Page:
Social platforms, especially Facebook, LinkedIn, YouTube and Google have driven the era of personal brands and a new reality of transparency. The days of being able to project a manufactured persona are gone… people can quickly uncover the reality of who you are, how you operate, how well you’re connected, and the value you offer… all before you ever get to say a single word on the phone or face-to-face. Social proximity is a real factor that enhances or undermines potential connection, often without the seller ever discovering how their network (or lack thereof) helped or hindered their efforts.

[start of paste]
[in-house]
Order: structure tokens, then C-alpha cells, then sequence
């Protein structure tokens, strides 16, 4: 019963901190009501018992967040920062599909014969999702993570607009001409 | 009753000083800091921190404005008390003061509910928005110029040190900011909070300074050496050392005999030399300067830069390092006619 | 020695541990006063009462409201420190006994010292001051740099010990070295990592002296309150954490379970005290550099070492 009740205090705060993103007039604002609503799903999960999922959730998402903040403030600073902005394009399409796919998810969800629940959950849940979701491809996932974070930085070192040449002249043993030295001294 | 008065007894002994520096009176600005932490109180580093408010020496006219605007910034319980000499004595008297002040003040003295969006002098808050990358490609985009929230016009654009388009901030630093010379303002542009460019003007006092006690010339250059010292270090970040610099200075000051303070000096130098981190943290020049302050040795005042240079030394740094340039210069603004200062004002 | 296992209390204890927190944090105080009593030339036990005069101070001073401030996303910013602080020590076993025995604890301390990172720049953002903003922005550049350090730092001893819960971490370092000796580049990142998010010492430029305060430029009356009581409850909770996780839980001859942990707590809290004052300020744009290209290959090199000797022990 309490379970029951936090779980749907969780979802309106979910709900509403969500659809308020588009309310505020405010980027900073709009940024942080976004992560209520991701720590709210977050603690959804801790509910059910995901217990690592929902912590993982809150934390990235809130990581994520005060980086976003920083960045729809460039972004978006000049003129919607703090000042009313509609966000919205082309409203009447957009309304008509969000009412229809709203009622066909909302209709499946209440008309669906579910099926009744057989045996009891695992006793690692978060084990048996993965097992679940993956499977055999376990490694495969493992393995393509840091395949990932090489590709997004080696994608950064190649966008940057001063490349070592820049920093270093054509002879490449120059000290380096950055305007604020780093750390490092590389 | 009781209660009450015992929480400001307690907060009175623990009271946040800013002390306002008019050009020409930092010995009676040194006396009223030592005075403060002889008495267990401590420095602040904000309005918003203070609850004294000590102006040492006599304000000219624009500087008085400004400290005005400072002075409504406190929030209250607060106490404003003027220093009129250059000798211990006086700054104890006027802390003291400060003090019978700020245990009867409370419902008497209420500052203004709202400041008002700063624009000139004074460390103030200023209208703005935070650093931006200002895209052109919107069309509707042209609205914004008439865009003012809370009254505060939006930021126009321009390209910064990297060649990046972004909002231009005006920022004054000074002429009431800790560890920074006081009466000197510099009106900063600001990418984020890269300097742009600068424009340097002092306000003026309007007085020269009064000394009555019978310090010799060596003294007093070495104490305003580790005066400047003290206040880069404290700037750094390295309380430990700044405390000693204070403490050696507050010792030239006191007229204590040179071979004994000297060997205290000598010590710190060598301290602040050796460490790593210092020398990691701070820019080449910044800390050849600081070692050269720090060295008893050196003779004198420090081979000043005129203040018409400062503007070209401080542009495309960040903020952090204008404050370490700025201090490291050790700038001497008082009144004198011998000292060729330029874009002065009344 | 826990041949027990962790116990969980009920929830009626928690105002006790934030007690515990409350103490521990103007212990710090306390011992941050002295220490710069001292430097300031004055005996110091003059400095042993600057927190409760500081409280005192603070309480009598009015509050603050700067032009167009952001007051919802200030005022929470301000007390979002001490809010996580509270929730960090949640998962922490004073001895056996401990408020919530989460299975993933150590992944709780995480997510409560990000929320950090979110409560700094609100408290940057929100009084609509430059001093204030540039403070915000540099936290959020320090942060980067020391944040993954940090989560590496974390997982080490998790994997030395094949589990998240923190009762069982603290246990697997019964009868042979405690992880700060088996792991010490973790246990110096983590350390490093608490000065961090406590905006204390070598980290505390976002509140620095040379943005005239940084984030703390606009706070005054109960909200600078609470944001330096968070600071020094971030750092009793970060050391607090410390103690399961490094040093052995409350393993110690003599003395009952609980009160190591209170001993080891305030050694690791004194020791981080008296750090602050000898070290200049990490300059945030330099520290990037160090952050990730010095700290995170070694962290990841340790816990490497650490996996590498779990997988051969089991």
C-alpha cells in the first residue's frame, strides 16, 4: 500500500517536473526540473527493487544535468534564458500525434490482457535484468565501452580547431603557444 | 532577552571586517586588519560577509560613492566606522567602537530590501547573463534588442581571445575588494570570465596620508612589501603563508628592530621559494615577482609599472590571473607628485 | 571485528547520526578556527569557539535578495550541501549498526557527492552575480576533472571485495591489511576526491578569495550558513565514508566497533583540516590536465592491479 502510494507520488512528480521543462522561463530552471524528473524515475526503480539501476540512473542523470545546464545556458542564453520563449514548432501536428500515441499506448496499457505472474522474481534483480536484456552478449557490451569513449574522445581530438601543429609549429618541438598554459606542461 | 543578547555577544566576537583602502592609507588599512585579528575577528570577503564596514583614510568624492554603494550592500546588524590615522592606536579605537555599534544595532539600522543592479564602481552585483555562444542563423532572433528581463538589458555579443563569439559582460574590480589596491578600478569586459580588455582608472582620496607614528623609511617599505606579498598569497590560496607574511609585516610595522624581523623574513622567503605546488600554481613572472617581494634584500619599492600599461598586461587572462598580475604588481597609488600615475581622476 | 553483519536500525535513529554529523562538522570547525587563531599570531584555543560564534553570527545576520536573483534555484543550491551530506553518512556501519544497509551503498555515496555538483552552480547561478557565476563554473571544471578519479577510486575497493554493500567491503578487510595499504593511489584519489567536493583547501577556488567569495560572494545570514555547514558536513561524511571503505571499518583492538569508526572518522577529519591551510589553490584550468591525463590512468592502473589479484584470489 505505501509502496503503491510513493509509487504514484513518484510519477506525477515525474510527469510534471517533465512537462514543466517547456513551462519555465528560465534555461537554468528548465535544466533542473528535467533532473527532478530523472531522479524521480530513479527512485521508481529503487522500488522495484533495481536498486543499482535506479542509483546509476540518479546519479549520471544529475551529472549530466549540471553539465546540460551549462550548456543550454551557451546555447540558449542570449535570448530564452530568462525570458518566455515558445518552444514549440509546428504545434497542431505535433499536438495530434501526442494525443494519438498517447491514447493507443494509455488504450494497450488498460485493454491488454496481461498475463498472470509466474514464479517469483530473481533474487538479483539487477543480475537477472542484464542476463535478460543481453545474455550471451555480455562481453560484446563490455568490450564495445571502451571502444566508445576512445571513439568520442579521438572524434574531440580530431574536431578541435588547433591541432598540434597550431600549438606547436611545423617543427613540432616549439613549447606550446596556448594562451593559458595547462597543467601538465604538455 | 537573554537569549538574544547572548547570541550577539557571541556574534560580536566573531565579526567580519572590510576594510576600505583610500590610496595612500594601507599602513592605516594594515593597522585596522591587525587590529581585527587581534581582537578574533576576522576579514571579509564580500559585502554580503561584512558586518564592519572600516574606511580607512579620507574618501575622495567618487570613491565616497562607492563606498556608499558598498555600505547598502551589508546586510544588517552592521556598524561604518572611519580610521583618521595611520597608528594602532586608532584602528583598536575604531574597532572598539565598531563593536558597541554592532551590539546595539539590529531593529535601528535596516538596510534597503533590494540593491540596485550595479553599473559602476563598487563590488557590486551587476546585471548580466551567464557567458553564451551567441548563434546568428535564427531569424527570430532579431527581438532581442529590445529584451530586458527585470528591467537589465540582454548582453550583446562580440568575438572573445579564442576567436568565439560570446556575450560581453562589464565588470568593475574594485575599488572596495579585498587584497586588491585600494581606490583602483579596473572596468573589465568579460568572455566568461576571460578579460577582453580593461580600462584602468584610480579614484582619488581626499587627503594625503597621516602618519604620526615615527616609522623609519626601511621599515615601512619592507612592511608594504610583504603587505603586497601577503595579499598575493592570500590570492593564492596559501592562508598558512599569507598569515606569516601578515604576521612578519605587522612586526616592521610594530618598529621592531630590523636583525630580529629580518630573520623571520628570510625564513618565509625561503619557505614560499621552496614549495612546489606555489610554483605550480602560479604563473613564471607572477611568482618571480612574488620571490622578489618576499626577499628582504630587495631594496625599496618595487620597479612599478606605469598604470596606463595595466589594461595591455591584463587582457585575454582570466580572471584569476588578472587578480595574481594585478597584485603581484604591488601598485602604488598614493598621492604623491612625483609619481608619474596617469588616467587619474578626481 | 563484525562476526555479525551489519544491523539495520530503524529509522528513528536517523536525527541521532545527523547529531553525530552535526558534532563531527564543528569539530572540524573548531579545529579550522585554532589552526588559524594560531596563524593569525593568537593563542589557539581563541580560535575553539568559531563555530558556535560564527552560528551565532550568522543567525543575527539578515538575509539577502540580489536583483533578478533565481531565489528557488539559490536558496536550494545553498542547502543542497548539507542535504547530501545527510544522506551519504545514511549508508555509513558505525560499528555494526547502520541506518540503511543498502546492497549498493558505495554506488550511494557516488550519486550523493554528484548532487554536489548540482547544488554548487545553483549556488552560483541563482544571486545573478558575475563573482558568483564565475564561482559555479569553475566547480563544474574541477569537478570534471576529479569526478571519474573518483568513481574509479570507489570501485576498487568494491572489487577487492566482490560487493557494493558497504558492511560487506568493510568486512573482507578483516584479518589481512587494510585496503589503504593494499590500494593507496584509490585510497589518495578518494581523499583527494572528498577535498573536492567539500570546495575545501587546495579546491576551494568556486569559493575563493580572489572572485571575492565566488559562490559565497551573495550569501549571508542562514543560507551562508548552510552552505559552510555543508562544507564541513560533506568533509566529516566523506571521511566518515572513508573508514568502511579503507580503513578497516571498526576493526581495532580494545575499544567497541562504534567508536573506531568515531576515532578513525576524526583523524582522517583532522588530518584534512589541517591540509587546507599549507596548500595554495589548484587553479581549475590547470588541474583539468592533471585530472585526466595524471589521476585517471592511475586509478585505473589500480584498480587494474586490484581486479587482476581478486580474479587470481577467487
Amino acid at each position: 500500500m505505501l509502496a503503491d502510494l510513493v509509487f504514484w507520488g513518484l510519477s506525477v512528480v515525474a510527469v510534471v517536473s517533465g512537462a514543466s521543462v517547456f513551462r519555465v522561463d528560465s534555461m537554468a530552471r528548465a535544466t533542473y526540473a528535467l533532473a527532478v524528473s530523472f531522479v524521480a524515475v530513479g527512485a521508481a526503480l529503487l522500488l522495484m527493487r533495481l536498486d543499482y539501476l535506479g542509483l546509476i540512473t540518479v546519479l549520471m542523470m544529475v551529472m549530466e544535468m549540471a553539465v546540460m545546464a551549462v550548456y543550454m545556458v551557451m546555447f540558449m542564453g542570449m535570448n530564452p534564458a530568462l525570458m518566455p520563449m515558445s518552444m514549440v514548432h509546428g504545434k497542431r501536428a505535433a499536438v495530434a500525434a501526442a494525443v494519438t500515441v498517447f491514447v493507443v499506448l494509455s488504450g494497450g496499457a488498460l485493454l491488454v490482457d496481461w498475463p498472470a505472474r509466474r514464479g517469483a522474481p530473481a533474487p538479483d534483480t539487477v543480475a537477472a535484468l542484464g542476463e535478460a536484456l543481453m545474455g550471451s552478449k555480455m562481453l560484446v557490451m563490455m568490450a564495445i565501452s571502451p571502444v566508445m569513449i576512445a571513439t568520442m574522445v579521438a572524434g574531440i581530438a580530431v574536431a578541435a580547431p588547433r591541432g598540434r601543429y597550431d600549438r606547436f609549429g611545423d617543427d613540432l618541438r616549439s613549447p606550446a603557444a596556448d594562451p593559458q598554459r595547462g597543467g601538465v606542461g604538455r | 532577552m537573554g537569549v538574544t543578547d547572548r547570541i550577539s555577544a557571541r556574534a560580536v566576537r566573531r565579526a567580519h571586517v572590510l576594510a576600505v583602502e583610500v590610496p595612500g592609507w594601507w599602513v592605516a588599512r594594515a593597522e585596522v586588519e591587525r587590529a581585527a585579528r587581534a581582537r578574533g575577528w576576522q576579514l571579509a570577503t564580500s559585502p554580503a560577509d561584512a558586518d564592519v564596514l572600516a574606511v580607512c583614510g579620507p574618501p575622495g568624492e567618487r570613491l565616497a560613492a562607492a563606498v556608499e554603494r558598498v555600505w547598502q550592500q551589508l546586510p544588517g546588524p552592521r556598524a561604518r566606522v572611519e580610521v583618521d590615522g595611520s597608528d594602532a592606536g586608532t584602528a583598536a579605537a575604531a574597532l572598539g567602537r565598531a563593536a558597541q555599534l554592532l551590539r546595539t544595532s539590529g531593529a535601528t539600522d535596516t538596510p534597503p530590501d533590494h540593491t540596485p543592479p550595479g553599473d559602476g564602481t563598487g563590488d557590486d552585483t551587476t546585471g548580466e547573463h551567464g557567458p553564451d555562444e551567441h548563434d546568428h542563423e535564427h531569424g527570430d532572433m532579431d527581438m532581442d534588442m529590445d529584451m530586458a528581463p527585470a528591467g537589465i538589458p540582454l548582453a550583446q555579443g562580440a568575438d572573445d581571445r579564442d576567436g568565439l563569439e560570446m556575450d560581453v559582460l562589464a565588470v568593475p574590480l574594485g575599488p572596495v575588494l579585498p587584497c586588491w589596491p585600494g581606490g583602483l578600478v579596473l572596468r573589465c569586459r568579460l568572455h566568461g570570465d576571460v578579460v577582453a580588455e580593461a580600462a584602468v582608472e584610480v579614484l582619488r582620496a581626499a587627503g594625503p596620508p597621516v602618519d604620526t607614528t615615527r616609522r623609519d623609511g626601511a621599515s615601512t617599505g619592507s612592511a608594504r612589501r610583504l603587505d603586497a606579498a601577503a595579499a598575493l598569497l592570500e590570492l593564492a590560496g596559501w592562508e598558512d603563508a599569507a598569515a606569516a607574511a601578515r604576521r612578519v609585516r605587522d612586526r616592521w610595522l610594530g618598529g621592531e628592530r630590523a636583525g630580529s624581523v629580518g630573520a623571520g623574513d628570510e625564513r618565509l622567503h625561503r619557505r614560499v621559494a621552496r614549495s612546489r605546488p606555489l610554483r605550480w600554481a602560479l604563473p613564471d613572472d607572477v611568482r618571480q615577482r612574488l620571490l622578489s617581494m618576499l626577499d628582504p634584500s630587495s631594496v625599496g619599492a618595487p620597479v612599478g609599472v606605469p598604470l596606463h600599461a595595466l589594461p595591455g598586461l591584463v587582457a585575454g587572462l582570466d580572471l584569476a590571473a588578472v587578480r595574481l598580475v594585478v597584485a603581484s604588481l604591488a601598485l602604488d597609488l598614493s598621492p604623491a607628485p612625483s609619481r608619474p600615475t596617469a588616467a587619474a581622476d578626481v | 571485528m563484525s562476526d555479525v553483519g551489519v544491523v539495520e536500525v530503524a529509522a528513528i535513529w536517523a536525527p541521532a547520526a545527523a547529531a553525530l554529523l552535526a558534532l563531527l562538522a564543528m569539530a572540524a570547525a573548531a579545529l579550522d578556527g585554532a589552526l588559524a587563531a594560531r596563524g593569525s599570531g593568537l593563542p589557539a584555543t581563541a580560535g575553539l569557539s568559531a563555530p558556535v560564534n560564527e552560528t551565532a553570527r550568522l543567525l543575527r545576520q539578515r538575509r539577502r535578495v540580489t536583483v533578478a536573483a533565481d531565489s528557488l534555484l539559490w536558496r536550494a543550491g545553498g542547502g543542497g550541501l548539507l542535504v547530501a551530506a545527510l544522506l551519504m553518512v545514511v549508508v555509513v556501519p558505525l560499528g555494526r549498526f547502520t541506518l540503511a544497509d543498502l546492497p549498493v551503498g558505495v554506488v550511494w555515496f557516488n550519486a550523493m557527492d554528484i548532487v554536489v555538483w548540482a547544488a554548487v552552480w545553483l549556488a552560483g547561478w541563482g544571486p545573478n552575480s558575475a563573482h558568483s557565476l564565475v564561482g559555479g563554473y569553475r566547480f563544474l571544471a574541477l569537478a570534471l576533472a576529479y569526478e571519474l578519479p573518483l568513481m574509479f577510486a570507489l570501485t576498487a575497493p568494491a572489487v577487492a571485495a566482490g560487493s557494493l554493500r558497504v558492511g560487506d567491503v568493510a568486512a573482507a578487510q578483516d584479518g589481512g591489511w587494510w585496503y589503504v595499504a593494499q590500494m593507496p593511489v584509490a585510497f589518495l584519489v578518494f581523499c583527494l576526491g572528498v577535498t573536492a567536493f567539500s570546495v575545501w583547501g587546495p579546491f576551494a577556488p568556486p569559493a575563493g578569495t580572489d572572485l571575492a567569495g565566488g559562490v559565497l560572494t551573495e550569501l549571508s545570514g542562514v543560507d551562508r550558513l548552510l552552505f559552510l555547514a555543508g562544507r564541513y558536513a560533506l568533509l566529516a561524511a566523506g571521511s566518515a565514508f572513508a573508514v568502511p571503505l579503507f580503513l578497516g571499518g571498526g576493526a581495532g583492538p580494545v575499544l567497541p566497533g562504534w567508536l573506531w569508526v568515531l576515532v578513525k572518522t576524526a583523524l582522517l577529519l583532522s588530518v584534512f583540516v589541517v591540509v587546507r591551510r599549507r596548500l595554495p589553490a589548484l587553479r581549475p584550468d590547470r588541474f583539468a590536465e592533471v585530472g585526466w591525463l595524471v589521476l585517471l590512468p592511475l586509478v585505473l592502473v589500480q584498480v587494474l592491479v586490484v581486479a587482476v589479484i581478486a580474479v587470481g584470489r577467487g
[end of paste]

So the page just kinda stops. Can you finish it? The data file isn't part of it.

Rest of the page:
Your social strategy will depend on what you’re seeking to achieve and where your market is but don’t fall into the trap of becoming busy in social without having a strategy for both connection and content. For example, think about the reasons for posting in LinkedIn Publisher or creating Facebook pages. Are you seeking to attract and build an audience platform? Are you wanting to evidence your credentials? Are you wanting to provide insights and credibility to support your new business meeting requests? Are you wanting to proactively deal with potential objections you could encounter? Are you seeking to associate yourself with admired brands and thought leaders? Are you perhaps chipping away at commonly held myths about your disruptive solution set to cause a sea change?